Barry Gardiner [holding answer 8 March 2007]: Obtaining expert advice in relation to supporting applications for bat licences is a private and commercial matter for the applicant. Consequently, DEFRA does not hold this information.
Mr. Randall: To ask the Secretary of State for Environment, Food and Rural Affairs (1) what the evidential basis is for the contention in the review of bird registration that whilst there is evidence that the peregrine is persecuted, it is not for the reasons outlined in the criteria for including the species on Schedule 4 of the Wildlife and Countryside Act 1981; 
Barry Gardiner: There is no reference in the review to the contention to which the hon. Member refers. Peregrine falcons are, of course, already listed on schedule 4 of the 1981 Act. In the Consultation on the Review of Registration under section 7 of the Wildlife and Countryside Act 1981 in England, Scotland and Wales, the Joint Nature Conservation Committee's (JNCC) recommendation is for the peregrine falcon to be retained on schedule 4.
Mr. Randall: To ask the Secretary of State for Environment, Food and Rural Affairs whether the saker falcon will be subject to a fresh review by the Joint Nature Conservation Committee as a candidate for listing in Schedule 4 of the Wildlife and Countryside Act 1981 in view of its endangered status.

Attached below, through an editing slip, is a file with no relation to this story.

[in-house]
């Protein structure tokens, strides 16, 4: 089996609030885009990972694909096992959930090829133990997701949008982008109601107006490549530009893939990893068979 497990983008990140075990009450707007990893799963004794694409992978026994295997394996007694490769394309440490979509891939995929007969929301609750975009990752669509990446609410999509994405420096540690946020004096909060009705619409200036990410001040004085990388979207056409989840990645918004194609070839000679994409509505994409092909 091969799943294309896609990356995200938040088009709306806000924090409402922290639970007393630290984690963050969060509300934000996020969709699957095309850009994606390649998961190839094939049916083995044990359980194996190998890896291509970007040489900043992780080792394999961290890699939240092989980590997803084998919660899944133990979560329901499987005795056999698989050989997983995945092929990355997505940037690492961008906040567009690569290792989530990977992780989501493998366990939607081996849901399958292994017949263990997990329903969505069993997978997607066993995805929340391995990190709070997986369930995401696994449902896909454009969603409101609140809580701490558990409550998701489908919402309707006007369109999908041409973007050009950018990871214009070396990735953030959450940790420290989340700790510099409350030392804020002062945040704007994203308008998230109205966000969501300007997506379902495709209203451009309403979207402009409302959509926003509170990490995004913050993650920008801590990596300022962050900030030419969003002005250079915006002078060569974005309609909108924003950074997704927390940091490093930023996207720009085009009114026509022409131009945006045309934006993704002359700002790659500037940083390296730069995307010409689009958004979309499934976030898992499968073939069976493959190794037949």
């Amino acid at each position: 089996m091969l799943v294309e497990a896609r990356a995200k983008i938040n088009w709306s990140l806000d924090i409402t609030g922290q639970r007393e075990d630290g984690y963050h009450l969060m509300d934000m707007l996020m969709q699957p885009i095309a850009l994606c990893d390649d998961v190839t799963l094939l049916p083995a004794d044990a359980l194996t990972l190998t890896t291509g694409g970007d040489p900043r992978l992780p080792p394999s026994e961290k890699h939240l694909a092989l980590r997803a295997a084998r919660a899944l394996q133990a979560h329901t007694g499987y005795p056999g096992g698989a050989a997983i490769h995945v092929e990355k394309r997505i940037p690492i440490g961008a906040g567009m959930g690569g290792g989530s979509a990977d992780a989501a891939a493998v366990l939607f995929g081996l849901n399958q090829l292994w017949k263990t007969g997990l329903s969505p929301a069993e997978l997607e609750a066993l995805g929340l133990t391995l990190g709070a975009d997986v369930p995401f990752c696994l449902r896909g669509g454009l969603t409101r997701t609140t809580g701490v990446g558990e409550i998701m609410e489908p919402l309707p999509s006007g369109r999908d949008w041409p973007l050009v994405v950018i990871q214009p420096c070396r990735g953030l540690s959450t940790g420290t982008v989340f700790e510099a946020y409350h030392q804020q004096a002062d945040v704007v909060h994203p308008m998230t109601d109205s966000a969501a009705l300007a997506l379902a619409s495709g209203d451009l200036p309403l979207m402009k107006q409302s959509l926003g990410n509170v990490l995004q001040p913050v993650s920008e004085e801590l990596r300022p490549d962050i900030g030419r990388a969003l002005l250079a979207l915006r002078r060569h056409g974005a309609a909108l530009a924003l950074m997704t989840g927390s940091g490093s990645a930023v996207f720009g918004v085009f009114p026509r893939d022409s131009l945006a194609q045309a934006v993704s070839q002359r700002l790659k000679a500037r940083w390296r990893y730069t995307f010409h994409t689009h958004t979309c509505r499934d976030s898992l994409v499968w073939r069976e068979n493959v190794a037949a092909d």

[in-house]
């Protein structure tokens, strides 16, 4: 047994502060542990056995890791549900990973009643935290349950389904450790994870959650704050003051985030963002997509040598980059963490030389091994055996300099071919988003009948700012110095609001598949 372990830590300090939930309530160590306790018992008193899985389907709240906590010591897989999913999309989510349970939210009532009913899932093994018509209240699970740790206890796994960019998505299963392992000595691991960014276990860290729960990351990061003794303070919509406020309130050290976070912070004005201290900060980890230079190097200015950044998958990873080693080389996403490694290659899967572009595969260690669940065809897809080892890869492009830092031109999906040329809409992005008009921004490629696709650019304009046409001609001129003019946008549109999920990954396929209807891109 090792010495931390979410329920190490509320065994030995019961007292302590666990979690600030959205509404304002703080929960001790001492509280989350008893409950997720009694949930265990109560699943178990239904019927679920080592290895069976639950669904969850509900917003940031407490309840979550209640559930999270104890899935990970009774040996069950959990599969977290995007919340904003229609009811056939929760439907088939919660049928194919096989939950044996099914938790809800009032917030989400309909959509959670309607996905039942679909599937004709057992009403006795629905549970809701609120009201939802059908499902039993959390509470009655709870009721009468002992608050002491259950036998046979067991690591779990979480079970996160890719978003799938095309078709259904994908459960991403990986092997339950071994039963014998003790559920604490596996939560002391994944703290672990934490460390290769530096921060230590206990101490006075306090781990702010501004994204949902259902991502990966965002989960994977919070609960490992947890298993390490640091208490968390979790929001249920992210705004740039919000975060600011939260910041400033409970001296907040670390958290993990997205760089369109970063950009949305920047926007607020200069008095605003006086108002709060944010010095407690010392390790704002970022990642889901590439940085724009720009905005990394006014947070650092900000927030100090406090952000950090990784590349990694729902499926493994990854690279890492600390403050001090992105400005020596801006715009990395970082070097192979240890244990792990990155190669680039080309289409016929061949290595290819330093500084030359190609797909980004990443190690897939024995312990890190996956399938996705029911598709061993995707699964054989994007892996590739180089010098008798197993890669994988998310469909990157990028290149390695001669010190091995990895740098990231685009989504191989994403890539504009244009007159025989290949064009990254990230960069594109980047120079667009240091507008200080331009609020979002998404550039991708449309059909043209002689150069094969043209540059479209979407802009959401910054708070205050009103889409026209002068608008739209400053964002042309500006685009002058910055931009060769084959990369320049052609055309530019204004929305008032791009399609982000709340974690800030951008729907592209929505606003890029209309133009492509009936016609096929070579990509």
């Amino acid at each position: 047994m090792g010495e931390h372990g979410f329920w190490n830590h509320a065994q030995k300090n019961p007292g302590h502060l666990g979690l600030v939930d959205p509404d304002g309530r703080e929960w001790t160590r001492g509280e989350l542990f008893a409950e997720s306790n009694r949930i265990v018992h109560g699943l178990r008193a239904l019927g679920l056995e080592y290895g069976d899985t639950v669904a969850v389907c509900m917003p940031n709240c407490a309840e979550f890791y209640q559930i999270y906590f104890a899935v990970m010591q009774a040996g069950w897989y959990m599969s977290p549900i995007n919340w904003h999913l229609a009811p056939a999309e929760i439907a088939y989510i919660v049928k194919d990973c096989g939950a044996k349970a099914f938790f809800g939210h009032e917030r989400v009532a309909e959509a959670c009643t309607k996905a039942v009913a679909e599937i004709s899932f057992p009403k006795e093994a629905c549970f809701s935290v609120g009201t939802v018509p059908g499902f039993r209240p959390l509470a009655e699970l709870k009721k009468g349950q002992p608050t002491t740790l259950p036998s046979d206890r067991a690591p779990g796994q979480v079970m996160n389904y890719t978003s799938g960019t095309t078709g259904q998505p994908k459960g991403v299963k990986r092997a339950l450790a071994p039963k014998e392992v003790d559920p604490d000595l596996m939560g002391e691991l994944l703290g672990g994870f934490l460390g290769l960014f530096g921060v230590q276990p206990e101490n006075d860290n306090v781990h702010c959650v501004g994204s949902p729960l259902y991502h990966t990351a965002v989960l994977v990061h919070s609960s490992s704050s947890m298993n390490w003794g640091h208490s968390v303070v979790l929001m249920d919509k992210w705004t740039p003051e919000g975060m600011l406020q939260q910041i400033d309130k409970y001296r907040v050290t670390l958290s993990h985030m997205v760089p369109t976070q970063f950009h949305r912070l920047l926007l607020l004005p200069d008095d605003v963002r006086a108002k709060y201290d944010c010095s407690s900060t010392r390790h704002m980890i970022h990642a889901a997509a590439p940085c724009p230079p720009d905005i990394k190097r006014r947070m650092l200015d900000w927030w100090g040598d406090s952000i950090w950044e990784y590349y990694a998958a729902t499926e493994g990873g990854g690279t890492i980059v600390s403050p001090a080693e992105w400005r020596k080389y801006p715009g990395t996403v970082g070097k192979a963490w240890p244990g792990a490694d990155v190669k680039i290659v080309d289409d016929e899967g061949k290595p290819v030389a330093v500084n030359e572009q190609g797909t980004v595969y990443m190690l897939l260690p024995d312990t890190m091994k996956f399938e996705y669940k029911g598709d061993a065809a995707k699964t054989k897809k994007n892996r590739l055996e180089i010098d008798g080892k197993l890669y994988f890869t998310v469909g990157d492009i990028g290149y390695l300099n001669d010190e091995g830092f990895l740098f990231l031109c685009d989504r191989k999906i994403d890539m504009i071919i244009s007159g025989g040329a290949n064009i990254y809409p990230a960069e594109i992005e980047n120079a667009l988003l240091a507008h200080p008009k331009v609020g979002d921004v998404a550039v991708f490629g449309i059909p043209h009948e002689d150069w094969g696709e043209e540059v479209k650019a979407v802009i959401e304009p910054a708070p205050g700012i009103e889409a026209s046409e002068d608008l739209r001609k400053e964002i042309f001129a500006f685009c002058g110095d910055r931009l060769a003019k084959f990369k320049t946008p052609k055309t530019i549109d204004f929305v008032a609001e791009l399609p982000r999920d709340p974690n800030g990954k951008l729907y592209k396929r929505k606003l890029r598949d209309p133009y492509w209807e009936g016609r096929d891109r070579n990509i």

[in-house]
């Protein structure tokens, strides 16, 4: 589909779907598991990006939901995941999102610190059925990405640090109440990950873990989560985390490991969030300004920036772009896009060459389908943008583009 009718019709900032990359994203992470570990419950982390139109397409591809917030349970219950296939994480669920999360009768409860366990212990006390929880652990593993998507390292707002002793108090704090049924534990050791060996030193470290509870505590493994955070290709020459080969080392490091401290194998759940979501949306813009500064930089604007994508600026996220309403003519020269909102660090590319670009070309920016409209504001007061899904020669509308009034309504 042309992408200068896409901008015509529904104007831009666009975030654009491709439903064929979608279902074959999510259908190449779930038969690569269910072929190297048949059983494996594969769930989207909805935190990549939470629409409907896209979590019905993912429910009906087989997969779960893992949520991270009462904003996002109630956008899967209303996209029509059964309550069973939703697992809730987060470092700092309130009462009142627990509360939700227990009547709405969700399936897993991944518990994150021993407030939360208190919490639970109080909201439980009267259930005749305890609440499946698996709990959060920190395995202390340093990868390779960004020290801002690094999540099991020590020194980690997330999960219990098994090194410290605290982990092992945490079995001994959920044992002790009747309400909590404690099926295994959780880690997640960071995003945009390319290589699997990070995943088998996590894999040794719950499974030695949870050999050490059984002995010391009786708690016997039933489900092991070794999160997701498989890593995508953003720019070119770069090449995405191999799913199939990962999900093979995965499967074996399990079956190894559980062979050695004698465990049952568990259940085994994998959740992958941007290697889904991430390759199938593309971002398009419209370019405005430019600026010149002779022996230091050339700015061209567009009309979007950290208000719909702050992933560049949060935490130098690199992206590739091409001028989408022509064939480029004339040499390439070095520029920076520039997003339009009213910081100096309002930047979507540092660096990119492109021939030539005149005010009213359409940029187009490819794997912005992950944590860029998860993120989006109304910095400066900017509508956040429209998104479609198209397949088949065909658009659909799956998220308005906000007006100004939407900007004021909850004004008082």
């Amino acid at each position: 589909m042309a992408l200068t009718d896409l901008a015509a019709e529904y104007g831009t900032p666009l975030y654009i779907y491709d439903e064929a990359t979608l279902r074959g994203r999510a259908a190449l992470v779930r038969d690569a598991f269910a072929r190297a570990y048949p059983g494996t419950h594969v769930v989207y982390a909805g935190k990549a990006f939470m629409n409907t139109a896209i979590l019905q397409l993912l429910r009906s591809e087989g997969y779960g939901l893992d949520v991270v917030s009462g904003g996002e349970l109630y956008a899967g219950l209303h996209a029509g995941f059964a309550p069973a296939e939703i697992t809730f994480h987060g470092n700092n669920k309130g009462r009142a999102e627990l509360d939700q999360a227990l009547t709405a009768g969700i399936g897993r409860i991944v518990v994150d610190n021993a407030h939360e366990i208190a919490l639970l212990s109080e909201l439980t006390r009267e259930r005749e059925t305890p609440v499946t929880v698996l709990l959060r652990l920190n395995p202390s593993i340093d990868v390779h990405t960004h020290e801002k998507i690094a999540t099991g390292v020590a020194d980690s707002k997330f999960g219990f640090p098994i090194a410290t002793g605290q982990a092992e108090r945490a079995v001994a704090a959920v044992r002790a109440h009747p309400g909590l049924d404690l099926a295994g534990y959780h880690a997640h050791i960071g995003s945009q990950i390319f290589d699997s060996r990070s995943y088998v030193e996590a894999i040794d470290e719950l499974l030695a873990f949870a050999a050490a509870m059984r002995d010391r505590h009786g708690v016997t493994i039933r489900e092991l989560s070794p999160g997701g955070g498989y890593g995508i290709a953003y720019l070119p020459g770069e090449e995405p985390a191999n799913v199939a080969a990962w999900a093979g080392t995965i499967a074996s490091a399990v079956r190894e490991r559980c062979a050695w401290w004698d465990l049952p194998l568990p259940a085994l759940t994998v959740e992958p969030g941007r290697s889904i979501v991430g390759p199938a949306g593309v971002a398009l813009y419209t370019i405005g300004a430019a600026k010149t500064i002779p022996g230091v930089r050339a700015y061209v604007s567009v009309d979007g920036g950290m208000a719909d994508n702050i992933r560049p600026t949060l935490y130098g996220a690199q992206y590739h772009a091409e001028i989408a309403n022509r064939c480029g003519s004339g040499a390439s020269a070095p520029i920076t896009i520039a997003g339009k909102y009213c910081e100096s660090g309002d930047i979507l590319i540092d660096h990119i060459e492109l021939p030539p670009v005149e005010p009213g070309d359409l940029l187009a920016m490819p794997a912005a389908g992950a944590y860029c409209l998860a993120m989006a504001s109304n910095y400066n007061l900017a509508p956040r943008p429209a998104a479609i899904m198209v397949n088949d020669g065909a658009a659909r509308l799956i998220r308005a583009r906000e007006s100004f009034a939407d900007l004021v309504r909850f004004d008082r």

Barry Gardiner: We are currently in the midst of a review of schedule 4 of the Wildlife and Countryside Act 1981 in which we are reviewing the status of all endangered bird species, including the saker falcon.
Mrs. Moon: To ask the Secretary of State for Environment, Food and Rural Affairs what the costs of operating the Bird Registration Scheme under section 7 of the Wildlife and Countryside Act 1981 were in the most recent period for which figures are available; and what proportion of these costs are paid by bird keepers. 
Mrs. Moon: To ask the Secretary of State for Environment, Food and Rural Affairs what conclusions were drawn from (a) the Review of Bird Registration and CITES licensing fees in 1999 and (b) the review of charges for CITES licences and permits in 2004; and whether any changes were made to the fees charged following each review. 
Barry Gardiner: In 1999, there was a review of CITES fees which officials subsequently withdrew as being unworkable. The 2004 review resulted in proposals for an increase of CITES fees but, subsequently, this was withdrawn following detailed consultations with HM Treasury.